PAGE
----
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adj. Archaic
Bewildered; dazed.

[Middle English astonied, past participle of astonien, to amaze; see astonish.]
American Heritage® Dictionary of the English Language, Fifth Edition. Copyright © 2016 by Houghton Mifflin Harcourt Publishing Company. Published by Houghton Mifflin Harcourt Publishing Company. All rights reserved.


archaic stunned; dazed
[C14: from astonyen to astonish]
Collins English Dictionary – Complete and Unabridged, 12th Edition 2014 © HarperCollins Publishers 1991, 1994, 1998, 2000, 2003, 2006, 2007, 2009, 2011, 2014


(əˈstɒn id)

adj. Archaic.
dazed; bewildered; filled with consternation.
[1300–50; Middle English, past participle of astonyen to astonish]
Random House Kernerman Webster's College Dictionary, © 2010 K Dictionaries Ltd. Copyright 2005, 1997, 1991 by Random House, Inc. All rights reserved.
ThesaurusAntonymsRelated WordsSynonymsLegend:
Adj.1.astonied - filled with the emotional impact of overwhelming surprise or shockastonied - filled with the emotional impact of overwhelming surprise or shock; "an amazed audience gave the magician a standing ovation"; "I stood enthralled, astonished by the vastness and majesty of the cathedral"; "astounded viewers wept at the pictures from the Oklahoma City bombing"; "stood in stunned silence"; "stunned scientists found not one but at least three viruses"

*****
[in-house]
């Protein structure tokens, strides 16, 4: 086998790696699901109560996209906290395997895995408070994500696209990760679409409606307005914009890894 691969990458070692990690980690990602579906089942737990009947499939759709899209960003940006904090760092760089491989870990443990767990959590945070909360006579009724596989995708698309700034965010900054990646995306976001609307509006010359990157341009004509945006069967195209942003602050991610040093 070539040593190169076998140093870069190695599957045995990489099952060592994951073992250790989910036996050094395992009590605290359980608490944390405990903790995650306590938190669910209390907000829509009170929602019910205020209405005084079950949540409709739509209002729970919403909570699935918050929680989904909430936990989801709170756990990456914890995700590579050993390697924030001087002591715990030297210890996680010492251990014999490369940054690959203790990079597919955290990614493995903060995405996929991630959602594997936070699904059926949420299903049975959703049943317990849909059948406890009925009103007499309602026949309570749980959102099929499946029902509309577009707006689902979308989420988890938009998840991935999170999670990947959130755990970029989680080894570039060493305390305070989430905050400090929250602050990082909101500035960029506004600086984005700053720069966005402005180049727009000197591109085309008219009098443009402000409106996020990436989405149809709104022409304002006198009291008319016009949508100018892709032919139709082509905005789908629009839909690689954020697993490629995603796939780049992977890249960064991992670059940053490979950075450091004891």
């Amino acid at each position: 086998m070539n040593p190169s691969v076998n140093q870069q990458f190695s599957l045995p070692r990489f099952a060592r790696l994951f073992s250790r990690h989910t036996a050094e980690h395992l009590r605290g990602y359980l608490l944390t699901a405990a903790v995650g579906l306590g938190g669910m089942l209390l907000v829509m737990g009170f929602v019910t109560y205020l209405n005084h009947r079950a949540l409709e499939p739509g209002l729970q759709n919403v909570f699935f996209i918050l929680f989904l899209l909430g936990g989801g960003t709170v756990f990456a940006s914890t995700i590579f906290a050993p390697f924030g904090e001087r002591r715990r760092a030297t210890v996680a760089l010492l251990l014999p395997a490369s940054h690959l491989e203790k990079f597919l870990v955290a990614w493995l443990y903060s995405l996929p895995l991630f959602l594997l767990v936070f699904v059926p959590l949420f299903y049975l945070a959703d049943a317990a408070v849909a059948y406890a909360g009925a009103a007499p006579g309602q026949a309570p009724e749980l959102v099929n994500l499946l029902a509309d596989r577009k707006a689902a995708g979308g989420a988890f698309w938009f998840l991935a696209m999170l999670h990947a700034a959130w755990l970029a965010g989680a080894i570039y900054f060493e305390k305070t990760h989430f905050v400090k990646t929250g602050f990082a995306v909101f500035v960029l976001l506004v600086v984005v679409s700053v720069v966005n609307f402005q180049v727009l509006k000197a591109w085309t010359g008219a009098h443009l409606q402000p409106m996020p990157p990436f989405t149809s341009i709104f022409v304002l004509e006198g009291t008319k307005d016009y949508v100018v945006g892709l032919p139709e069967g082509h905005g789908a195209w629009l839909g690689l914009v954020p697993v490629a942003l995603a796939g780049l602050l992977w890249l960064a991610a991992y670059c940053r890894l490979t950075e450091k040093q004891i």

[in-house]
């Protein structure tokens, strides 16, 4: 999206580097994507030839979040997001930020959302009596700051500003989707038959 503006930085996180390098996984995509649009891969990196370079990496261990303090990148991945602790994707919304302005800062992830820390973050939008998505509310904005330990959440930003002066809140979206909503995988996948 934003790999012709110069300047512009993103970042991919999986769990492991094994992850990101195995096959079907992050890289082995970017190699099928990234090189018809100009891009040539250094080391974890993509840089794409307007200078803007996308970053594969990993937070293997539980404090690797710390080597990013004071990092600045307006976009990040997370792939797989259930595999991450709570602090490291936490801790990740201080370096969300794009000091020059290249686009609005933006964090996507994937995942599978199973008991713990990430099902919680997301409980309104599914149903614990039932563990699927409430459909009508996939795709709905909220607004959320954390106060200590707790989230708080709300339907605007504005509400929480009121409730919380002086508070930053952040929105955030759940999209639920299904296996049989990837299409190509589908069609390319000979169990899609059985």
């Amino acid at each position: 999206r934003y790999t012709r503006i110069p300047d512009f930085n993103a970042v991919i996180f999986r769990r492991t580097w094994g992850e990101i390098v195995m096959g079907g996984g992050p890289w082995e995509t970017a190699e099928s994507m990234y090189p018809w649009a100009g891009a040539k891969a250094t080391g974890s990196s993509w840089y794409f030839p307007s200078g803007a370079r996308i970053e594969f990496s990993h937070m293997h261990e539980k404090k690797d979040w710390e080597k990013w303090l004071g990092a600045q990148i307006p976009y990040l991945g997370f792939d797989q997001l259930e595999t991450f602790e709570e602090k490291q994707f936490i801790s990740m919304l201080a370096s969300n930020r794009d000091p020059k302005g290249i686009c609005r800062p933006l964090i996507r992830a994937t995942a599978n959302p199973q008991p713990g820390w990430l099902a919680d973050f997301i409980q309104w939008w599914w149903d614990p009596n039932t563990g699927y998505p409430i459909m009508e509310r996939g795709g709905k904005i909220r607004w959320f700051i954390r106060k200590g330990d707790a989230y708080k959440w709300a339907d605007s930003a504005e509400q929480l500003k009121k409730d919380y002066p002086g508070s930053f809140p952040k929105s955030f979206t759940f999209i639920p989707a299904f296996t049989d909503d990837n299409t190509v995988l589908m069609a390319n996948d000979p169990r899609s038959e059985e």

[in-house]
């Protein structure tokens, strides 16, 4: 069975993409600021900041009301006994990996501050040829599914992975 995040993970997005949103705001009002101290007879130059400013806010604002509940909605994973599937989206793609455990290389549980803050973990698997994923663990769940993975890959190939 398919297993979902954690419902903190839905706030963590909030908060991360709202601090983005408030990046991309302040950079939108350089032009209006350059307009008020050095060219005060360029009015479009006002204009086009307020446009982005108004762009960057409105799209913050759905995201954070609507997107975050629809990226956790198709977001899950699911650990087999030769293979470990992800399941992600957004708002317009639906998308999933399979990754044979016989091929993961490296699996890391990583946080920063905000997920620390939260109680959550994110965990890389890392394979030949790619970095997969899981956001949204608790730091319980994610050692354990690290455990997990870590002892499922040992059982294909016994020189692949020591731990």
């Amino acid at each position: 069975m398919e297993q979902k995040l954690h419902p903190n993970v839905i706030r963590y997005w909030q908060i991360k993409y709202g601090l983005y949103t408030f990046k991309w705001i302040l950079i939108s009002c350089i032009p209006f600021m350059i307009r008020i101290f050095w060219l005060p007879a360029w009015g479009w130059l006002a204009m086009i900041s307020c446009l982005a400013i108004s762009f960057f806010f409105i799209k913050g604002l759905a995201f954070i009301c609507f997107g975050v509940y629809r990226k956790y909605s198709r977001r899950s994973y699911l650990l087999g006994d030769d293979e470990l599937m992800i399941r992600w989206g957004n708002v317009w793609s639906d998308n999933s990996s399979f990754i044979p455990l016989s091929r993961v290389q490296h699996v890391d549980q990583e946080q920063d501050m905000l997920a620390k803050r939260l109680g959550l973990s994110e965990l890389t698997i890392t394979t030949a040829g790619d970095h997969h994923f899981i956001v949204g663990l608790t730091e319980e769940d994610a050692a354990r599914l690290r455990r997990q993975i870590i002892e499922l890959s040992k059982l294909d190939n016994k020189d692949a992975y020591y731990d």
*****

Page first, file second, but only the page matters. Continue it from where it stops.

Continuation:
surprised - taken unawares or suddenly and feeling wonder or astonishment; "surprised by her student's ingenuity"; "surprised that he remembered my name"; "a surprised expression"
Based on WordNet 3.0, Farlex clipart collection. © 2003-2012 Princeton University, Farlex Inc.
References in classic literature ?
But, alas, they were so strongly set in the stone that he could not move them, "for which cause the King was ugly astonied."*
He heard the snap of the spring-lock like something bursting in his brain, and sat astonied.
On th' other side, ADAM, soon as he heard The fatal Trespass don by EVE, amaz'd, Astonied stood and Blank, while horror chill Ran through his veins, and all his joynts relax'd; From his slack hand the Garland wreath'd for EVE Down drop'd, and all the faded Roses shed: Speechless he stood and pale, till thus at length First to himself he inward silence broke.
Part 1, "Humanism and Its Discontents," includes: Catherine Loomis, "'Now began a new miserie': The Performance of Pedagogy in Nicholas Bretons's The Miseries of Mavillia" (21-32); Jerome de Groot, "'Euery one teacheth after thyr owne fantasie': French Language Instruction" (33-52); Deborah Uman, "'Wonderfullye astonied at the stoutenes of her minde': Translating Rhetoric and Education in Jane Lumley's The Tragedie of Iphigeneia" (53-64); Chris Laoutaris, "The Radical Pedagogies of Lady Elizabeth Russell" (65-86).
(8) When Adam returns from his day's labor, he finds out that Eve has eaten from the Tree of Knowledge and he "Astonied stood and blank, while horror chill/ Ran through his veins, and all his joints relaxed" (IX.